Many towns, including Bingen am Rhein, were once hubs of wine activity, with trains running through all-day, picking up wine and transporting it throughout Germany and Europe. Nowadays, the transportation methods have changed, and many of the larger wine-making companies have moved to bigger centres. But the wine families remain...


In a Straußwirtschaft or Weingut (family-run winery restaurant) you can really enjoy and savour (geniessen) time spent with friends, indulging in tasty wines from vineyards right around the corner, and taking pleasure in feasting (schlemmen) on straightforward, homemade German food.

Weingut Annenhof - Büdesheim

One thing that I love about the European mentality (or tradition) of dining, is that, firstly, people eat together at the same table. In most of these restaurants the tables are long and heavy and wooden, and strangers sit where there is room. People say 'hi' to fellow diners when they enter the locale, and they say 'good-bye' (Tchuss!) when they leave. This I’ve experienced across Germany, in France, Austria, Italy, Spain and Romania. I have never, ever experienced either of these things in Canada or the US, unless people already know each other.
 

The third and fourth major dining differences that I’ve noticed are, that the owner is almost always on-site, making him/herself visible and greeting guests at some point during the evening. And, that no matter how popular or booked-solid a place is, in Europe they don’t feel the need to super-size. Restaurants stay quaint and intimate and full – that’s just the way it is. No need to make everything huge and impersonal, where nobody knows your name.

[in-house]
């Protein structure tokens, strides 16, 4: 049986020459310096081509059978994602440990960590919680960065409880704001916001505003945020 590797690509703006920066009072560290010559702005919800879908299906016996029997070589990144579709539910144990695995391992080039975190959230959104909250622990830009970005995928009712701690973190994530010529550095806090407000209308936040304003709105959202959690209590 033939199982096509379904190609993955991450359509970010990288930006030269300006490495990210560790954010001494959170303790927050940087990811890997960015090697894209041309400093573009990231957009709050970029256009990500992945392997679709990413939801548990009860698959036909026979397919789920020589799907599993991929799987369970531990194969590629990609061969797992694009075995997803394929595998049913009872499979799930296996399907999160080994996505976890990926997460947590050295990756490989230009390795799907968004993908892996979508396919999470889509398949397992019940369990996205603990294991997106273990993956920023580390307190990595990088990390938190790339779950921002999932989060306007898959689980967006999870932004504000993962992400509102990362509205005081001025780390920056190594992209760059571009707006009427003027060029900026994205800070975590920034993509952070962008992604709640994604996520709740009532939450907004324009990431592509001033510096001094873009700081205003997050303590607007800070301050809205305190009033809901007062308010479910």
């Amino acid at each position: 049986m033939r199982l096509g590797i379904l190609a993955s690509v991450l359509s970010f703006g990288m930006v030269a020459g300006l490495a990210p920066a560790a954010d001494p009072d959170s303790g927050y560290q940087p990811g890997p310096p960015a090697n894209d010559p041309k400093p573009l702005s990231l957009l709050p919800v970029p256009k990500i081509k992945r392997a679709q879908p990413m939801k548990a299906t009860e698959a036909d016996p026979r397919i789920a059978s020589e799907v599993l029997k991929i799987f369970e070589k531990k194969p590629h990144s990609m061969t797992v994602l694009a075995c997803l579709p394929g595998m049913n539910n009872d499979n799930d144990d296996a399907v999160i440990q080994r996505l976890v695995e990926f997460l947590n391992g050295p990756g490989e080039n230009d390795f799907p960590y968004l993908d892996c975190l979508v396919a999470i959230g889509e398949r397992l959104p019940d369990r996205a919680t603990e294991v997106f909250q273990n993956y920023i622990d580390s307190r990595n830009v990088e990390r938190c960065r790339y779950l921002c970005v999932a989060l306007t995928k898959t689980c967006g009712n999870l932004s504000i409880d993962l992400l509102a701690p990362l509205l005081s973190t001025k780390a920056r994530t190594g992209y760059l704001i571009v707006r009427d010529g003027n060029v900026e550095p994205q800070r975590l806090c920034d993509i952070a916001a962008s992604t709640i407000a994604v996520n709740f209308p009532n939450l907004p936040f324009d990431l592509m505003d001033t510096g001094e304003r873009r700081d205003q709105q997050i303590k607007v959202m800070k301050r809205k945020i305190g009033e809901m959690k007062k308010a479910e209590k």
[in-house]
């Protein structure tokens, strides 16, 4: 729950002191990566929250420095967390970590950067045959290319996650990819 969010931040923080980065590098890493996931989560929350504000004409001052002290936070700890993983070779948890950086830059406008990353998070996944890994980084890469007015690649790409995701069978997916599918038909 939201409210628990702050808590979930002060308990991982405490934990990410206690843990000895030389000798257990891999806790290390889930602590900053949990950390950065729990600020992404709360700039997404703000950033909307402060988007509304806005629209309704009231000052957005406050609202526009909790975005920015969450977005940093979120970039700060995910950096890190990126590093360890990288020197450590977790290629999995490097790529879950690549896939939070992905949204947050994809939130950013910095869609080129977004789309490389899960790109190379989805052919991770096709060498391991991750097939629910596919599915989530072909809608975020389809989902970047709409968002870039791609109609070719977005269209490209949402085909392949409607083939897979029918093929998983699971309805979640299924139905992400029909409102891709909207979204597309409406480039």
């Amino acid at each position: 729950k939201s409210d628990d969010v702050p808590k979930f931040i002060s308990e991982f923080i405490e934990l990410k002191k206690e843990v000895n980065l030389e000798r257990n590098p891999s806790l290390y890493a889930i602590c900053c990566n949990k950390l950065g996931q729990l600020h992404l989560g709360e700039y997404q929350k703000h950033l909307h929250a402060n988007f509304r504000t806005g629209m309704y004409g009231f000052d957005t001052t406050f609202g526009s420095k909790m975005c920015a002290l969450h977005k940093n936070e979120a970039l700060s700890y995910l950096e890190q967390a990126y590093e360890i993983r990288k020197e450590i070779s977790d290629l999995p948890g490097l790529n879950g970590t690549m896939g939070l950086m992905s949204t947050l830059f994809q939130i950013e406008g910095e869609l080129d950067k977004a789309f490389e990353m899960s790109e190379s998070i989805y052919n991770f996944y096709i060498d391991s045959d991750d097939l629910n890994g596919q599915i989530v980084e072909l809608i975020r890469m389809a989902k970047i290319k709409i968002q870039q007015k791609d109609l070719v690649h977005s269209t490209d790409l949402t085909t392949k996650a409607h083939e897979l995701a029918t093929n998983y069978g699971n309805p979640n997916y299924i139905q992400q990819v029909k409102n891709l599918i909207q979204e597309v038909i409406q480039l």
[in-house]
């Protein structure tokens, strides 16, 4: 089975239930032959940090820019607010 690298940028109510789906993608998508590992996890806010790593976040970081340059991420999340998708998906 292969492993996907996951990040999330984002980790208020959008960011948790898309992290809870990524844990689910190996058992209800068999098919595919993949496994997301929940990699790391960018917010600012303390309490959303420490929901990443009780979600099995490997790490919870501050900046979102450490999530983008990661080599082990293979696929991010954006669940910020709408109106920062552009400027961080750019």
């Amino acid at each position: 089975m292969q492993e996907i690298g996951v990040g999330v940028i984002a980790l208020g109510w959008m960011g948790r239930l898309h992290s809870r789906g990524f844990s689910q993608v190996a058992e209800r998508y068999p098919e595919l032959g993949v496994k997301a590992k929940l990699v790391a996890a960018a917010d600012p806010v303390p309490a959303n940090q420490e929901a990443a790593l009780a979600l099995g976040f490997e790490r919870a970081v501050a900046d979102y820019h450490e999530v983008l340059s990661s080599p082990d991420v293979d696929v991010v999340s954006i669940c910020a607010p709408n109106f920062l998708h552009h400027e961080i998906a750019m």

Weingut Neus in Ingelheim

Now, back to the small pub-like, family-run wine restaurants. These have all of the above-mentioned lovely qualities, plus more. I think, because the families plant, grow, care-for, harvest and then create their grapes and wines, making them essentially farmers, they have  a wonderful down-to-earth, uncomplicated air about them. These are not pretentious oenologists, who take half an hour to describe a wine list to you.

Weinzeit in der Vinothek in Bingen

The moment the weather turns warmer, the wine tasting and drinking, the 'schlemming' and 'geniessen' takes place outdoors and long into the evenings. 


And sometimes you stumble upon these Weingüter located in a spectacular location, savouring its place in the world, nestled along the banks of the Rhine River.


Thank you to the many, many families who work hard all year round, to grow, cultivate, harvest and produce that which most of us like to sip. Dankeschön! 

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Friday, September 30, 2016

budapest's curious train station.

There is a tall door, a tall green door to be exact, in Budapest's western train station. Every day hundreds of people walk past it, but only a very special few ever get to go inside. It leads to a very special room, one could even go far as calling it a secret room. For, only a few know that it even exists. With the Latin, 'Viribus Unitis' (meaning, with forces united) inscribed in marble above the door, the man for whom this secret room was built, wanted, at the very least, his life's motto to be visible for all.


Budapest's Nyugati Railway Station anchors the Grand Boulevard, a wide thoroughfare surrounded by fabulous buildings and impressive architectural design.